Janet McGrath is an Associate Professor of Anthropology at Case Western Reserve University (CWRU). Her research interest relates to the bi-directional impact of disease on human societies (CWRU). Expanding research on HIV prevention strategies is one of her short term goal that she is currently working on (CWRU).
Adriana Petryna is an Associate Professor of Anthropology at University of Pennsylvania (UP). Her research interests include: cultural anthropology, medical anthropology, social studies of science and technology, globalization, state formation and citizenship, Eastern Europe, former Soviet Union, and the United States.
Carolyn Smith-Morris is a Cultural Anthropologist at Southern Methodist University. Her area of interest include: Medical Anthropology, American Indians, diseases of development, gender, and health. She has spent a considerable amoung of time researching Gila River Indian Community on their diabetes epidemic (SMU).
Amorita Valdez is a Student Committee Member of Society for Medical Anthropology who is at University of Michigan in the Department of Anthropology (SMA).
Andrea Sankar is a Professor at Wayne State University in the Department of Anthropology and Director of the Medical Anthropology Program (WSU). Her research area include: how cultural values, beliefs, and systems of inequality structure health and illness focusing on HIV, gernotology, care giving and China (WSU).
Mark Lubrosky is a Director of Aging and Health Disparities Research at the Institute of Gernotology, and Professor of Anthropology and Gernotology (WSU). His research focuses on life reorganization and continuity of meaning and function (WSU).
Kathleen Ragsdale is an Assistant Professor in the department of Sociology, Anthropology, and Social Work, at Mississippi State University (MSU). Her research interests include: applied medical anthropology, minority health disparities, sexual risk behaviors and health communication, gender and power disparities, and health related social justice for vulnerable populations (MSU).
Ben McMahan is in the Department of Anthropology at University of Arizona and is the webmaster on SMA.
What is Medical Anthropology? Edit
According to Society for Medical Anthropology (SMU) Medical Anthropology is a subfield of anthropology that draws upon soical, cultural, biological, and linguistic anthropology to better understand those factors which influence health and well being, the experience and distribution of illness, the prevention and treatment of sickness, healing processes, the social relations of therapy management, and the cultural importance and utilization of pluralistic medical systems (SMA). They draw from different theoretical approaches in ways as attentive to popular health culture as bioscientific epidemiology and the social construction of knowledge and politics of science as scientific discovery and hypotheses testing (SMA). In addition, they examing how the health of individuals, larger social formations, and the environment are affected by interrelationships between humans and other species; cultural norms and social institutions; micro and macro politics; and forces of globalization as each of these affects local worlds (SMA).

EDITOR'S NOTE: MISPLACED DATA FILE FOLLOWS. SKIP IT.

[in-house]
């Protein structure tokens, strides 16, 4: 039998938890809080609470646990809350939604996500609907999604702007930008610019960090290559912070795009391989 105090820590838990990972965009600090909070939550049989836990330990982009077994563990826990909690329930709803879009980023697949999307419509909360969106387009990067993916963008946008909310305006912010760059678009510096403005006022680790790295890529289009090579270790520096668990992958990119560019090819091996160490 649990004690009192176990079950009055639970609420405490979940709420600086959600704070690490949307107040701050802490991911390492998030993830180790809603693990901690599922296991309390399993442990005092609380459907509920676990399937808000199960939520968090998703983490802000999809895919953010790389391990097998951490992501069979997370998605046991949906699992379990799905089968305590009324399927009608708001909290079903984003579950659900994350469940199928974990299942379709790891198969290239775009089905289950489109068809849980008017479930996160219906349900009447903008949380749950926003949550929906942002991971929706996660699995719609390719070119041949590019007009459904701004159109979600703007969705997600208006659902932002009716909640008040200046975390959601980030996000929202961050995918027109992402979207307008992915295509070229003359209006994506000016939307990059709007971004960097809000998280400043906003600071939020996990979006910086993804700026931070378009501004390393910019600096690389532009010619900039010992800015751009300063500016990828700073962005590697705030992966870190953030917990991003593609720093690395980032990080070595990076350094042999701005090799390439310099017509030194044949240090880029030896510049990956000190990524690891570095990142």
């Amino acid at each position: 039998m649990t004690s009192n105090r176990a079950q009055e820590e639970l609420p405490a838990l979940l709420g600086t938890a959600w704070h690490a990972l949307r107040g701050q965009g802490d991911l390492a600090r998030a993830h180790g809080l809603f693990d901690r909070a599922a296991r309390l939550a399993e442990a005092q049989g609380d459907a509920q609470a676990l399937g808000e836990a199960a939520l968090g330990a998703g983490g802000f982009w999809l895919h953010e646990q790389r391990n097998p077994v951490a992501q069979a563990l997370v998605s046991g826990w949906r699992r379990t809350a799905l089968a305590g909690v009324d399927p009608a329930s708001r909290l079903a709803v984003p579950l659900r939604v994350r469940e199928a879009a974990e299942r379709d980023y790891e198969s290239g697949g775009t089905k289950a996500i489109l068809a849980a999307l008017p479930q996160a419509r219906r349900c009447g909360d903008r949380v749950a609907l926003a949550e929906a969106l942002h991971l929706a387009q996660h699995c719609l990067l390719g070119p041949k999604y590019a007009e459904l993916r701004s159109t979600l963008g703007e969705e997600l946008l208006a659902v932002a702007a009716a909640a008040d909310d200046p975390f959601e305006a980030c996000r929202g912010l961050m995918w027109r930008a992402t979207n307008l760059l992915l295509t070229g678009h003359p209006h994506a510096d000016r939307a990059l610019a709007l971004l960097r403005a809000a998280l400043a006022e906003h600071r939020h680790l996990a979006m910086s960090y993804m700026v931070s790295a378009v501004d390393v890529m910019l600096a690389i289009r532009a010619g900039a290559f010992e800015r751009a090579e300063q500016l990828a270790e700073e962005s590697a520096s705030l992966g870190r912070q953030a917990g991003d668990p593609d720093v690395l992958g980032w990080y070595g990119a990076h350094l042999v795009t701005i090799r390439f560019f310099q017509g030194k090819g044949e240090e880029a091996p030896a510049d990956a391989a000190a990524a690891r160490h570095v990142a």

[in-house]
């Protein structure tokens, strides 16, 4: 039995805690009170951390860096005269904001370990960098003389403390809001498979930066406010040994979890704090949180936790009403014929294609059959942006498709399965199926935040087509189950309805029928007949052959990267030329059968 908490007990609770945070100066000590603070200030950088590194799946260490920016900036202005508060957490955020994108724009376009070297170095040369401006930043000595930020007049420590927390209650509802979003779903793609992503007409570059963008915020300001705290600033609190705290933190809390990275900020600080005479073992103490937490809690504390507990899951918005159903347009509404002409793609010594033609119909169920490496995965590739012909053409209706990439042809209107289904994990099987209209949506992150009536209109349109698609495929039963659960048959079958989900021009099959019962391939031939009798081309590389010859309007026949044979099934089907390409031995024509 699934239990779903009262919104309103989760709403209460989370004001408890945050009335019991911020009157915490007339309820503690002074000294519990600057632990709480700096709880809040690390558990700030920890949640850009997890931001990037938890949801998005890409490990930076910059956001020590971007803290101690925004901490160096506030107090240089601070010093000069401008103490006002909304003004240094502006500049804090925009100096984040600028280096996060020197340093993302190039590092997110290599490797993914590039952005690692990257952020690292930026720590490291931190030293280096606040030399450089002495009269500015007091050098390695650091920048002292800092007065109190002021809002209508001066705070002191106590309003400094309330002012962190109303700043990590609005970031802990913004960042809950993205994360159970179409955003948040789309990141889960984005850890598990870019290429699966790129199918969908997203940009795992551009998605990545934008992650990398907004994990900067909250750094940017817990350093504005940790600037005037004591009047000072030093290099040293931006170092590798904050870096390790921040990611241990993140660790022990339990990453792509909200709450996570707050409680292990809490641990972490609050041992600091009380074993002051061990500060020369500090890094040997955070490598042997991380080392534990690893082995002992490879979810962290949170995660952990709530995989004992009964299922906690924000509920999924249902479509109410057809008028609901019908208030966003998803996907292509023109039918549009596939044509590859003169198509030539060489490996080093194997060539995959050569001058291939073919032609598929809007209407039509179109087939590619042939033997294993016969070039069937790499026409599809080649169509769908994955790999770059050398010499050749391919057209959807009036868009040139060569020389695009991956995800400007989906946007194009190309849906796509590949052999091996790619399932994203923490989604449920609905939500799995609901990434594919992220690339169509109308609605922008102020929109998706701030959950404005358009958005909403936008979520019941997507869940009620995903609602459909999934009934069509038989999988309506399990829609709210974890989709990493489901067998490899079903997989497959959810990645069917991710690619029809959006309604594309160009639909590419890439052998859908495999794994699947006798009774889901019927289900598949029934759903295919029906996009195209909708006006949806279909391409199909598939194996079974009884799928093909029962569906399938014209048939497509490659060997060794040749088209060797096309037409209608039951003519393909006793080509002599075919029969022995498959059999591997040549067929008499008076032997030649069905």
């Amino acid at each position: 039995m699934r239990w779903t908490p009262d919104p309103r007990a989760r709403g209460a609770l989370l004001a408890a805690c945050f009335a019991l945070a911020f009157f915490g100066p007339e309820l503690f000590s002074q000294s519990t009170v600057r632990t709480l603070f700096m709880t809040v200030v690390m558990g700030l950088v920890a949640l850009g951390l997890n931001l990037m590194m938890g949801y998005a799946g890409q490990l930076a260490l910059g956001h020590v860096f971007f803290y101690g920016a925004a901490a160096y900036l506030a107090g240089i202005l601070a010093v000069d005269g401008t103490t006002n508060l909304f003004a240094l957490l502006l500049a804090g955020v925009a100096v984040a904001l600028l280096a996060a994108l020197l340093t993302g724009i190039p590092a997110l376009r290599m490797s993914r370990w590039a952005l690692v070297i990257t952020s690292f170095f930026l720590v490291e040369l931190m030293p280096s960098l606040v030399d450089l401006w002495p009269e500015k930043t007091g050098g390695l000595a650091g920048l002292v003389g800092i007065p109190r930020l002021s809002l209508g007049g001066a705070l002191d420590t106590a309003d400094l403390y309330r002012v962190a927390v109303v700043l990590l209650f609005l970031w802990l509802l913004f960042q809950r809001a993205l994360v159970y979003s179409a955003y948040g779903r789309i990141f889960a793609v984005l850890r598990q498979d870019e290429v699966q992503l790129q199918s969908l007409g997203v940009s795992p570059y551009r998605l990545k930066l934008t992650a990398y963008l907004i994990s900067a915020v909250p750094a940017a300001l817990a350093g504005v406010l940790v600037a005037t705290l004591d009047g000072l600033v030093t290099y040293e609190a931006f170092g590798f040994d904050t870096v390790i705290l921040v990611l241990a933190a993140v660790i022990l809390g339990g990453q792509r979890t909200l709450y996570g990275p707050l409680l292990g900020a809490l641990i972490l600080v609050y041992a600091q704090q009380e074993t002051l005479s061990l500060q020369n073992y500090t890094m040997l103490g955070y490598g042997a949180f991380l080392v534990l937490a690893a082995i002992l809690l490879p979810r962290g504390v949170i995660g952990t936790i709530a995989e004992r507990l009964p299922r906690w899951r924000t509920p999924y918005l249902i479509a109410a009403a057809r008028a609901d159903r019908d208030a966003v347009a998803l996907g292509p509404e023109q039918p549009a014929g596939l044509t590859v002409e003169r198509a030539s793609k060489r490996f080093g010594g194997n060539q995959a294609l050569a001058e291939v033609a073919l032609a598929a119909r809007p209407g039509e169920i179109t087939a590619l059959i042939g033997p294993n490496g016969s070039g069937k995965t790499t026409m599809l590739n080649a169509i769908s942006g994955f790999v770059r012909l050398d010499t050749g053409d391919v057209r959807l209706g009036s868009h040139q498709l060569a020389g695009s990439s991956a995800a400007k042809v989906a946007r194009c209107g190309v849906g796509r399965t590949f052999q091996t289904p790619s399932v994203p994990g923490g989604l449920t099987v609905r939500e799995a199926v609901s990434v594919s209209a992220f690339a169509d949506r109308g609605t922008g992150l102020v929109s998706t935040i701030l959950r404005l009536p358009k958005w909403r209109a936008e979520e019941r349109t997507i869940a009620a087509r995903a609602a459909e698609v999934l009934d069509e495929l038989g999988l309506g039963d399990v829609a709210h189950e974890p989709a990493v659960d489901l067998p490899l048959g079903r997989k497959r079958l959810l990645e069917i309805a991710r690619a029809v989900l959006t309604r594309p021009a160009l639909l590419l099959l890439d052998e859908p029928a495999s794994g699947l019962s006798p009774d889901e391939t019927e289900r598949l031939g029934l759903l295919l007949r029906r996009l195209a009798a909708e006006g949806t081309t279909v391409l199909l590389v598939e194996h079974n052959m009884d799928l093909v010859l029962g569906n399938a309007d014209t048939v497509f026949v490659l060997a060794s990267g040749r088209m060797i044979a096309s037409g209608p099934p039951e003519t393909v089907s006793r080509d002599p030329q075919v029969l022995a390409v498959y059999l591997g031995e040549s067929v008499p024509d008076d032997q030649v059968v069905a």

Several key issues Medical Anthropologist study includes (SMA):
- Health ramifications of ecological "adaptation and maladaptation"
- Popular health culture and domestic health care practices
- Local interpretations of bodily processes
- Changing body projects and valued bodily attributes
- Perceptions of risk, vulnerability and responsibility for illness and health care
- Risk and protective dimensions of human behavior, cultural norms and social institutions
- Preventative health and harm reduction practices
- The experience of illness and the social relations of sickness
- The range of factors driving health, nutrition and health care transitions
- Ethnomedicine, pluralistic health modalities, and healing processes
- The social organization of clinical interactions
- The cultural and historical conditions shaping medical practices and policies
- Medical practices in the context of modernity, colonial, and post-colonial social formations
- The use and interpretation of pharmaceuticals and forms of biotechnology
- The commercialization and commoditization of health and medicine
- Disease distribution and health disparity
- Differential use and availability of government and private health care resources
- The political economy of health care provision
- The political ecology of infectious and vector borne diseases, chronic diseases and states of malnutrition, and violence
- The possibilities for a critically engaged yet clinically relevant application of anthropology
As with any Society or Organization there are controversies along with moral and ethical issues. The kinds of controversies medical anthropology deals with are the different key issues that are explored by researchers. It may be that in a case study sensitive topics are discussed and may cause a controversy to those who learn of it. With anything, there are also morals and ethical issues. There are guidelines that needs to be followed and standards that needs to be met. It is important to be as clear and particular as possible when conducting any research. Some morals and ethical issues that a medical anthropologist may encounter would probably be privacy, consent forms, and the roles that are being played.